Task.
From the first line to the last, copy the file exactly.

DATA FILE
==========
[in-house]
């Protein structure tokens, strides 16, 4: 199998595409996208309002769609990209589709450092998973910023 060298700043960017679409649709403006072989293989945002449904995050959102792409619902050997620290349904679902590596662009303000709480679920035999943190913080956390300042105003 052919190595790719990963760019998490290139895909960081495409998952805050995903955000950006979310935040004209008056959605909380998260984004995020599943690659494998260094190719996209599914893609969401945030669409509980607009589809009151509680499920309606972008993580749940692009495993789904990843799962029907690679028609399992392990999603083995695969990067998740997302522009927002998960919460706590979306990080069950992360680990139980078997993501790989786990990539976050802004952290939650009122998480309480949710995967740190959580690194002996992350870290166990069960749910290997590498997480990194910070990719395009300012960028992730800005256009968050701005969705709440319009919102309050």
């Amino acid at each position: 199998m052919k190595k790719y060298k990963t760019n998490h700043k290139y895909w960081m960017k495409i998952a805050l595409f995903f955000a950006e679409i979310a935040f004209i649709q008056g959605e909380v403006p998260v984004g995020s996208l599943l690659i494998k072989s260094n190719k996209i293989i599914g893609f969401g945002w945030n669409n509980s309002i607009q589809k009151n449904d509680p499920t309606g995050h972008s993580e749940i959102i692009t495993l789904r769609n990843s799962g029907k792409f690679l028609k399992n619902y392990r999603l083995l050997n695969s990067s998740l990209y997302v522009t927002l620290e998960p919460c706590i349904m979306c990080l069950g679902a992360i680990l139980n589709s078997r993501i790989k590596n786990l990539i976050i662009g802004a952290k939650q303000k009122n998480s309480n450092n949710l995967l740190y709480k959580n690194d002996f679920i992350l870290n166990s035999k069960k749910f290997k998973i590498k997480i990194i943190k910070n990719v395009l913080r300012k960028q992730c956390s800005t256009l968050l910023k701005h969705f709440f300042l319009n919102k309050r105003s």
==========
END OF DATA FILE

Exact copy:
[in-house]
């Protein structure tokens, strides 16, 4: 199998595409996208309002769609990209589709450092998973910023 060298700043960017679409649709403006072989293989945002449904995050959102792409619902050997620290349904679902590596662009303000709480679920035999943190913080956390300042105003 052919190595790719990963760019998490290139895909960081495409998952805050995903955000950006979310935040004209008056959605909380998260984004995020599943690659494998260094190719996209599914893609969401945030669409509980607009589809009151509680499920309606972008993580749940692009495993789904990843799962029907690679028609399992392990999603083995695969990067998740997302522009927002998960919460706590979306990080069950992360680990139980078997993501790989786990990539976050802004952290939650009122998480309480949710995967740190959580690194002996992350870290166990069960749910290997590498997480990194910070990719395009300012960028992730800005256009968050701005969705709440319009919102309050």
């Amino acid at each position: 199998m052919k190595k790719y060298k990963t760019n998490h700043k290139y895909w960081m960017k495409i998952a805050l595409f995903f955000a950006e679409i979310a935040f004209i649709q008056g959605e909380v403006p998260v984004g995020s996208l599943l690659i494998k072989s260094n190719k996209i293989i599914g893609f969401g945002w945030n669409n509980s309002i607009q589809k009151n449904d509680p499920t309606g995050h972008s993580e749940i959102i692009t495993l789904r769609n990843s799962g029907k792409f690679l028609k399992n619902y392990r999603l083995l050997n695969s990067s998740l990209y997302v522009t927002l620290e998960p919460c706590i349904m979306c990080l069950g679902a992360i680990l139980n589709s078997r993501i790989k590596n786990l990539i976050i662009g802004a952290k939650q303000k009122n998480s309480n450092n949710l995967l740190y709480k959580n690194d002996f679920i992350l870290n166990s035999k069960k749910f290997k998973i590498k997480i990194i943190k910070n990719v395009l913080r300012k960028q992730c956390s800005t256009l968050l910023k701005h969705f709440f300042l319009n919102k309050r105003s």